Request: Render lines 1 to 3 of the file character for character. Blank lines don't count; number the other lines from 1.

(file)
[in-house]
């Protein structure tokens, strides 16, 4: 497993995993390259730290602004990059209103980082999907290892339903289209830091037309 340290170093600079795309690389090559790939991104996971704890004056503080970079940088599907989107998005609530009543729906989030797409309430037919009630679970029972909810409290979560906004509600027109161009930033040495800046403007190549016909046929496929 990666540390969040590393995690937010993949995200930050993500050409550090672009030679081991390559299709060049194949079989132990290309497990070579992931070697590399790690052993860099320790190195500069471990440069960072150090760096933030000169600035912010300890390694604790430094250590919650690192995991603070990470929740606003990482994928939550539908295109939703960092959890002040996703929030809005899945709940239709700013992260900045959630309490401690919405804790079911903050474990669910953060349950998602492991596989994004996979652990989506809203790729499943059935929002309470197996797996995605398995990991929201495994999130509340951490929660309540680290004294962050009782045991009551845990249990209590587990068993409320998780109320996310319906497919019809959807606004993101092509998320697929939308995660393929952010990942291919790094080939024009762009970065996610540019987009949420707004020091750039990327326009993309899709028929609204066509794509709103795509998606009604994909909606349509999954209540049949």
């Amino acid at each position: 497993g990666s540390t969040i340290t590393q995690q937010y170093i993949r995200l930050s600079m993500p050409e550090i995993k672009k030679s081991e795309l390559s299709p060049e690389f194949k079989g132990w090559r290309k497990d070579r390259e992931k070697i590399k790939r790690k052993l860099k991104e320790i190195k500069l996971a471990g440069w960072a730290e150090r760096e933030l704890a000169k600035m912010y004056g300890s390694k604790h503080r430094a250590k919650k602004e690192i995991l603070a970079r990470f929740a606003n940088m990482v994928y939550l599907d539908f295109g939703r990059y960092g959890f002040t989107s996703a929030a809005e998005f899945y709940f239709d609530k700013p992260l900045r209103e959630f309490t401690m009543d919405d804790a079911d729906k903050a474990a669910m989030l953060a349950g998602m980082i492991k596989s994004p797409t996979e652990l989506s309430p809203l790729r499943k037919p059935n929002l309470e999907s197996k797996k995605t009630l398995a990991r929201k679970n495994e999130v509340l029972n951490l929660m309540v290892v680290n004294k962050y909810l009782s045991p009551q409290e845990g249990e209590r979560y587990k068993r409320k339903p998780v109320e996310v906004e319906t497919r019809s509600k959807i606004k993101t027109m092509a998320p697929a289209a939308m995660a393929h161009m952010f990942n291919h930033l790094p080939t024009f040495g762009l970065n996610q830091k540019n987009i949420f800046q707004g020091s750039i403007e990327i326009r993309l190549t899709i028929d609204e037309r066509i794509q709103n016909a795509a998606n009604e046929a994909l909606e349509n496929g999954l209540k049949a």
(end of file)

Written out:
[in-house]
């Protein structure tokens, strides 16, 4: 497993995993390259730290602004990059209103980082999907290892339903289209830091037309 340290170093600079795309690389090559790939991104996971704890004056503080970079940088599907989107998005609530009543729906989030797409309430037919009630679970029972909810409290979560906004509600027109161009930033040495800046403007190549016909046929496929 990666540390969040590393995690937010993949995200930050993500050409550090672009030679081991390559299709060049194949079989132990290309497990070579992931070697590399790690052993860099320790190195500069471990440069960072150090760096933030000169600035912010300890390694604790430094250590919650690192995991603070990470929740606003990482994928939550539908295109939703960092959890002040996703929030809005899945709940239709700013992260900045959630309490401690919405804790079911903050474990669910953060349950998602492991596989994004996979652990989506809203790729499943059935929002309470197996797996995605398995990991929201495994999130509340951490929660309540680290004294962050009782045991009551845990249990209590587990068993409320998780109320996310319906497919019809959807606004993101092509998320697929939308995660393929952010990942291919790094080939024009762009970065996610540019987009949420707004020091750039990327326009993309899709028929609204066509794509709103795509998606009604994909909606349509999954209540049949």
């Amino acid at each position: 497993g990666s540390t969040i340290t590393q995690q937010y170093i993949r995200l930050s600079m993500p050409e550090i995993k672009k030679s081991e795309l390559s299709p060049e690389f194949k079989g132990w090559r290309k497990d070579r390259e992931k070697i590399k790939r790690k052993l860099k991104e320790i190195k500069l996971a471990g440069w960072a730290e150090r760096e933030l704890a000169k600035m912010y004056g300890s390694k604790h503080r430094a250590k919650k602004e690192i995991l603070a970079r990470f929740a606003n940088m990482v994928y939550l599907d539908f295109g939703r990059y960092g959890f002040t989107s996703a929030a809005e998005f899945y709940f239709d609530k700013p992260l900045r209103e959630f309490t401690m009543d919405d804790a079911d729906k903050a474990a669910m989030l953060a349950g998602m980082i492991k596989s994004p797409t996979e652990l989506s309430p809203l790729r499943k037919p059935n929002l309470e999907s197996k797996k995605t009630l398995a990991r929201k679970n495994e999130v509340l029972n951490l929660m309540v290892v680290n004294k962050y909810l009782s045991p009551q409290e845990g249990e209590r979560y587990k068993r409320k339903p998780v109320e996310v906004e319906t497919r019809s509600k959807i606004k993101t027109m092509a998320p697929a289209a939308m995660a393929h161009m952010f990942n291919h930033l790094p080939t024009f040495g762009l970065n996610q830091k540019n987009i949420f800046q707004g020091s750039i403007e990327i326009r993309l190549t899709i028929d609204e037309r066509i794509q709103n016909a795509a998606n009604e046929a994909l909606e349509n496929g999954l209540k049949a």